Bryant’s Small Batch Cider in Bryant, Virginia, stands for a long line of tradition, family and legacy. Jerry Thornton, the owner and founder of Bryant’s, grew up on his family’s farm, the very farm that Bryant’s makes use of today.
“It’s been my life’s mission to take over the farm,” he says, remembering his grandmother, who was born on the farm and lived her entire life on the land. Thornton’s family first acquired the farm centuries ago after the Civil War. It’s been maintained and passed down through the family for more than 150 years. After returning home to Virginia after completing grade school and starting his career in finance, Thornton inherited the land from his grandmother in 2010 and quickly learned he needed another means of using the property.
“When she passed, I took over,” he says. “I turned to cider as a way to maintain the farm and got way more into it then I initially thought I would.”
Thornton got into cidermaking from the roots up, literally. He planted 13 acres of cider apples on a portion of the farm that spans 45 acres as a commercial orchard run by an outside company. On his cider plot, he planted 13 acres of heritage apples, mostly GoldRush and Harrison, with some Crabs and Russets mixed in.
“I figured, if I was planting orchards, I might as well make the cider,” the self-starter says, noting he learned how to ferment through Google and online forums, consulting with other local cidermakers along the way.
He spent about a year making cider at home, reading and learning as much as he could about the craft. In 2017 Thornton attended a week-long course on cidermaking through Cornell University in Geneva, New York. “I came back from that class and had my lightbulb moment,” he adds. “I started building the cidery immediately when I got home.”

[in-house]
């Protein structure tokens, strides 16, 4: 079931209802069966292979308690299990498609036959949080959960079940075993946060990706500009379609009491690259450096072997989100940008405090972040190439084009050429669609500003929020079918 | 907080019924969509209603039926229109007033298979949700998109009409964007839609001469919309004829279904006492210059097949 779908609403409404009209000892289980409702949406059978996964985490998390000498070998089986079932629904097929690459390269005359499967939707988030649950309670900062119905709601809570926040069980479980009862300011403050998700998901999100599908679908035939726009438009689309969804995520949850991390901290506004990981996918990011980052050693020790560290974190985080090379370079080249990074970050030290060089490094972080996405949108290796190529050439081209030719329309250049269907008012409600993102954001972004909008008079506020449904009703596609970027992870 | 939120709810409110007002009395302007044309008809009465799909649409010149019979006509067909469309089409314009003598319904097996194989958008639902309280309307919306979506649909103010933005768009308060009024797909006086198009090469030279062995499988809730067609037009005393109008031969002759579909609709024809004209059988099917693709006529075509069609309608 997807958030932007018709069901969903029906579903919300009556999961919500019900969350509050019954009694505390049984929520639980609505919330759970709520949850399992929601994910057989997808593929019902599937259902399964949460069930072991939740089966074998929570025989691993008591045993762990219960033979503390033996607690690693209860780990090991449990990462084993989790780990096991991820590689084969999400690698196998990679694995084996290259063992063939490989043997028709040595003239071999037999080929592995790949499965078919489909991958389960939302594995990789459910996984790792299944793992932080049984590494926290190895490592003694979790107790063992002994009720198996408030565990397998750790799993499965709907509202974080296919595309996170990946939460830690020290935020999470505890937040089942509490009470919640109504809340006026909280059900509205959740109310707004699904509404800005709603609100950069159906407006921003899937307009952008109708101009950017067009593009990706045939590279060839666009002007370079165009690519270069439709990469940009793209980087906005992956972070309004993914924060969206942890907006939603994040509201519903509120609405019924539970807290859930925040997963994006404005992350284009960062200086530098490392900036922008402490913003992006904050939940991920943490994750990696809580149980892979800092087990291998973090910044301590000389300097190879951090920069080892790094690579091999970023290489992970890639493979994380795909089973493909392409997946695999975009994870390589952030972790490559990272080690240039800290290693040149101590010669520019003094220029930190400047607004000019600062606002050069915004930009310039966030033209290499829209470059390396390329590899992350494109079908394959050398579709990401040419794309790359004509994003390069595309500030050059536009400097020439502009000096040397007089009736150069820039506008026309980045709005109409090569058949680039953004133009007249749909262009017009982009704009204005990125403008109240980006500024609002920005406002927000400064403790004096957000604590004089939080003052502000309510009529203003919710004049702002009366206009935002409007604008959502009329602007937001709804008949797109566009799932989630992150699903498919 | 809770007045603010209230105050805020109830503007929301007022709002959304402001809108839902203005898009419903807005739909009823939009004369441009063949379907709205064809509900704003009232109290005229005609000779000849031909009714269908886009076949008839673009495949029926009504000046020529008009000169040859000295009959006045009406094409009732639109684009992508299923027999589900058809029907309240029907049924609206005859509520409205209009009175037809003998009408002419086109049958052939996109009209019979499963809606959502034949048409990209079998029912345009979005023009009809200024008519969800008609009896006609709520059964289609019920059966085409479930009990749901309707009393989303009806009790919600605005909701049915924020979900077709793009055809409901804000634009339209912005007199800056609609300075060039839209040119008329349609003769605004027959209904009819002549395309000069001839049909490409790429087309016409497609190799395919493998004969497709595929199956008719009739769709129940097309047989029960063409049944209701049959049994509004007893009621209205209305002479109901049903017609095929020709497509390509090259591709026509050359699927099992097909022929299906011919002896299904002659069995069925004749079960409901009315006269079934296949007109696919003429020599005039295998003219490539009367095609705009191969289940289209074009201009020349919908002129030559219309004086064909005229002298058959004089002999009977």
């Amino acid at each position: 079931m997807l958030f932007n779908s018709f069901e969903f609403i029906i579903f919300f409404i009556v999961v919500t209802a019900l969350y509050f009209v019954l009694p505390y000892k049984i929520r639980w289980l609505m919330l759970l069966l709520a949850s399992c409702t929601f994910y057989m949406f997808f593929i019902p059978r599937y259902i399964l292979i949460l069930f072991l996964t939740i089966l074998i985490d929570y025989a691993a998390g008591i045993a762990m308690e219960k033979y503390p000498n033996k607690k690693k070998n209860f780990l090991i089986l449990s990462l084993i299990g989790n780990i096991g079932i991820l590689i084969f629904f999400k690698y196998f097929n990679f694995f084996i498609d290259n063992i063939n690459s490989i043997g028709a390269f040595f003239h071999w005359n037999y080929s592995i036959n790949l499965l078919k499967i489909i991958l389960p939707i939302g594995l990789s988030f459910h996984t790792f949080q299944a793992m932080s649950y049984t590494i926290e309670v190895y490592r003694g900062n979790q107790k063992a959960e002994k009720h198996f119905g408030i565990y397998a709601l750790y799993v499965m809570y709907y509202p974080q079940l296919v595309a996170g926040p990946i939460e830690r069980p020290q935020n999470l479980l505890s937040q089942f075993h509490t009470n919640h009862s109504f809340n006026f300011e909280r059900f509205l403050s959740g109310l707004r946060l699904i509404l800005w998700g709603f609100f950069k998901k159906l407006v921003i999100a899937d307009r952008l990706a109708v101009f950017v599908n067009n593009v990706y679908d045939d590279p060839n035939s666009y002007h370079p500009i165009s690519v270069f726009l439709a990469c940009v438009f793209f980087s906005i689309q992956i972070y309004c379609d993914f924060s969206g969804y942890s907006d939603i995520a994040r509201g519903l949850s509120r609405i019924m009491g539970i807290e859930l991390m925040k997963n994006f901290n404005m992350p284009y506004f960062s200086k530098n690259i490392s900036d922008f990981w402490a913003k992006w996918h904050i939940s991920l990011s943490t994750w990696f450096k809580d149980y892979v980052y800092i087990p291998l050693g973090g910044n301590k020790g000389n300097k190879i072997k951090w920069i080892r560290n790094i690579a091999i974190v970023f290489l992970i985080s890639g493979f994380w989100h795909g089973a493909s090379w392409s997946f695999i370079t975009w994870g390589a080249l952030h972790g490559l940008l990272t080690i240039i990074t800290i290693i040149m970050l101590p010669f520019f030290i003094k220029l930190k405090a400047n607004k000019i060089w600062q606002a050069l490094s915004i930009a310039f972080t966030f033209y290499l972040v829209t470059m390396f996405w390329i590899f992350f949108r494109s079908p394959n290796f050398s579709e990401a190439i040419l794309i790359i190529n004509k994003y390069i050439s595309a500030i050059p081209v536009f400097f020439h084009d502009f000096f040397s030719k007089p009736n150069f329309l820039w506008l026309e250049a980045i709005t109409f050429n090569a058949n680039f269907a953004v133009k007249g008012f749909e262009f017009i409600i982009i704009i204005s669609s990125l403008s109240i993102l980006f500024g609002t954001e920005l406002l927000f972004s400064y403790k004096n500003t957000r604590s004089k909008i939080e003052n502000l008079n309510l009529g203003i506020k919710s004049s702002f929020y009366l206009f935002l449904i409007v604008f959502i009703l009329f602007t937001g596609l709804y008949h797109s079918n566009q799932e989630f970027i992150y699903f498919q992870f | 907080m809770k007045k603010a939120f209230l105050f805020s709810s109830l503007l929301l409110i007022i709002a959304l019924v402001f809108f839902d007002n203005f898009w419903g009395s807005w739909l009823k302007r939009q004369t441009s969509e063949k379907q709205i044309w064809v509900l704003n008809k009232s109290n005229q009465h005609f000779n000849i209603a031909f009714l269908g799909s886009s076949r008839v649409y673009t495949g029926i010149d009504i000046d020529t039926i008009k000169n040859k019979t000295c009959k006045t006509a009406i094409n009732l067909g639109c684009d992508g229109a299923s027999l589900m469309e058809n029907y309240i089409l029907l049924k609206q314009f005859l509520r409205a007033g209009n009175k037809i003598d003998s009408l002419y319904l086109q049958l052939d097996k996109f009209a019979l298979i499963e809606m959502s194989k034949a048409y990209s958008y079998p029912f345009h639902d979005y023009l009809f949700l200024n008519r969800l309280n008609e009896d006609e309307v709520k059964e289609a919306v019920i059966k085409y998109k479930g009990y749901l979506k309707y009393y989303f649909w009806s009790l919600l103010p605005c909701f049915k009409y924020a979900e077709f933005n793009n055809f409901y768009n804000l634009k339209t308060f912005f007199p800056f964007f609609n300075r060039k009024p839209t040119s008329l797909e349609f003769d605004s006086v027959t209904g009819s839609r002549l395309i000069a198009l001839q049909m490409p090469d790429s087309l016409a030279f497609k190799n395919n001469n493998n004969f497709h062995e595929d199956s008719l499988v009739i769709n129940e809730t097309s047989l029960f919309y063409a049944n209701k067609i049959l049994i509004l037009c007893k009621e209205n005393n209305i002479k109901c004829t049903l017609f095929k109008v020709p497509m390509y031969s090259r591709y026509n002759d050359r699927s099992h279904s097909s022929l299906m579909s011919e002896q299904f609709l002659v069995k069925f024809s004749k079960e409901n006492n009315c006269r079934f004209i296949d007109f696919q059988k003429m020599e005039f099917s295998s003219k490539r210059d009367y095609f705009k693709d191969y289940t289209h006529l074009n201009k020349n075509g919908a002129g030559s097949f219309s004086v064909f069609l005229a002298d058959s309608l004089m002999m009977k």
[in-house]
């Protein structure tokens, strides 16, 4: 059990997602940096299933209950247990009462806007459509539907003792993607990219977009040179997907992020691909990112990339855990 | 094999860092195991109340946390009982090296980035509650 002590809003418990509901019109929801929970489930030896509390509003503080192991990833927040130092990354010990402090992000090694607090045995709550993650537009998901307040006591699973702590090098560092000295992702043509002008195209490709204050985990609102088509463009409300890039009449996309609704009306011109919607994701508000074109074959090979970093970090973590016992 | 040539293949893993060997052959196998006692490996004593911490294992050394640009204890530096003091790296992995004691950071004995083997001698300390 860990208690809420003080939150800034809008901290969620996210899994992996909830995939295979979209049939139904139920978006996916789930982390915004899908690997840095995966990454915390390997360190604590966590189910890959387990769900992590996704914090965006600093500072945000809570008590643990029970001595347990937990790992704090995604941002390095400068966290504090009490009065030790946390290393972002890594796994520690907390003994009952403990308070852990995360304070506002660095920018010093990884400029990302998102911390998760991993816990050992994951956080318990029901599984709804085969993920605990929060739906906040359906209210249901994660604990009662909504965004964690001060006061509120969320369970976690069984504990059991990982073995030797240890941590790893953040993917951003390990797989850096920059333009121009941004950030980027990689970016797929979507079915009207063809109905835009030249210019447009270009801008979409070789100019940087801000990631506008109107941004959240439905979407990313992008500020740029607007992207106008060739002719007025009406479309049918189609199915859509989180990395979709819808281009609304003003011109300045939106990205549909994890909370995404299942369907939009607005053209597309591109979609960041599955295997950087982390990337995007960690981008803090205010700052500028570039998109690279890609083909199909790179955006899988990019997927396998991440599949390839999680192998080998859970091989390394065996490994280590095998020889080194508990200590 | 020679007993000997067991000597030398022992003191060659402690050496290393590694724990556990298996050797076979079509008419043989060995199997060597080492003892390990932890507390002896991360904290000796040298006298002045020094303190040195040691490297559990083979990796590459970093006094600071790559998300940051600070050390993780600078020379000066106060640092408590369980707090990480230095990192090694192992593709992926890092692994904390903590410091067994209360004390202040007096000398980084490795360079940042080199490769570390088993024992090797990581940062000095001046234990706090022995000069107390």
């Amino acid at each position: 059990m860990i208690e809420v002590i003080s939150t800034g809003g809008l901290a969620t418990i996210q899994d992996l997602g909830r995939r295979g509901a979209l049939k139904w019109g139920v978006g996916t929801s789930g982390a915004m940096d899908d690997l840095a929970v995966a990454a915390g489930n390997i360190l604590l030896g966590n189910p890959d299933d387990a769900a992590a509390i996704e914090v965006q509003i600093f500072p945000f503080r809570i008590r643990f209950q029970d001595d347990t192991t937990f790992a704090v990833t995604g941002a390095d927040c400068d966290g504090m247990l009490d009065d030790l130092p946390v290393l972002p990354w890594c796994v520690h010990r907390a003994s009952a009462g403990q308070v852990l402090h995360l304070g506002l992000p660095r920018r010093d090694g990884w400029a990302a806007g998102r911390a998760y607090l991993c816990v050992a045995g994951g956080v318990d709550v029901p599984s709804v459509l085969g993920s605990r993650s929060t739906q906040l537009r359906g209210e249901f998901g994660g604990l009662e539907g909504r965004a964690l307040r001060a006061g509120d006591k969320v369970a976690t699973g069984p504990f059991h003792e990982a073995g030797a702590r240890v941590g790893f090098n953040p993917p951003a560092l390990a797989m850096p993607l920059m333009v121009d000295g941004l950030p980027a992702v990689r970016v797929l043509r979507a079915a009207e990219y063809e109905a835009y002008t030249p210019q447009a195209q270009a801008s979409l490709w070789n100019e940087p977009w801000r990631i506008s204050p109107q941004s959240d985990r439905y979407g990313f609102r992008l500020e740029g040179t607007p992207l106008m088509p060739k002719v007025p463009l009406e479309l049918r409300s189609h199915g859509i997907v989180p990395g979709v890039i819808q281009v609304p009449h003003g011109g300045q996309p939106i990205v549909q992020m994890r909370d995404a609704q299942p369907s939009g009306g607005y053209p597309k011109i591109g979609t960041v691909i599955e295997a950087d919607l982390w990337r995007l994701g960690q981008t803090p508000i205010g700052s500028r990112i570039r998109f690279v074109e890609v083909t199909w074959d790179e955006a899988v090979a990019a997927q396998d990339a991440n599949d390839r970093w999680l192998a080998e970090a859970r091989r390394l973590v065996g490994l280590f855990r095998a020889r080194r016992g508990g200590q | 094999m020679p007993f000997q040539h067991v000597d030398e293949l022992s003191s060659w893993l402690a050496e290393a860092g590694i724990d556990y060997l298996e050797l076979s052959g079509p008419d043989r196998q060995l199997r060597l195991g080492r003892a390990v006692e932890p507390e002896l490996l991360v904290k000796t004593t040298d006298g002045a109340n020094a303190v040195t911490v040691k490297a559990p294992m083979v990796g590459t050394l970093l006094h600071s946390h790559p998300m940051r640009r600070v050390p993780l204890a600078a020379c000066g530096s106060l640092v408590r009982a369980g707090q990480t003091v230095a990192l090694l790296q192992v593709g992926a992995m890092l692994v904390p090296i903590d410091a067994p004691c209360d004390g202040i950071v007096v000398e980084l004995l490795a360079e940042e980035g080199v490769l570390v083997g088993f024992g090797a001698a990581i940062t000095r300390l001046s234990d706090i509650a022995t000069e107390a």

Thornton converted the 1940s-era garage built by his grandfather into the cidery, and an 19th century building he turned into the tasting room and Bryant’s was up and running.
In the early days of Bryant’s, Thornton had to do it all himself: build the business, oversee production and shipping, all the while, working a full-time job in finance. Now, two years later, Bryant’s has expanded enough to provide Thornton with his only job. The business has grown steady since production began in January 2018, with a second production facility and tasting room 100 miles east in Richmond that just opened.
Bryant’s currently has 12 ciders on tap, all of which hold true to the company’s motto, fermenting until all the sugar is gone and not adding any afterwards. This leaves the 7.9 percent ABV ciders dry and perfect for pairing with flavors like ginger, cucumber, hibiscus and chai.
Thornton says he currently splits his time between the farm in Bryant and his house in Richmond so with goals to continue to grow his business with a second tasting room in the city, he emphasizes that quality takes precedent over growth. Like a true craftsman, he is loyal to his trade and the execution of it.
“I want to keep it small batch, authentic, craft,” Thornton says of his cidery. “I want to stick to our mentality of using whole ingredients and taking our time with slow ferments. I wouldn’t say I’ve met my goal yet. We’ve grown a lot and people seem to enjoy the stuff.”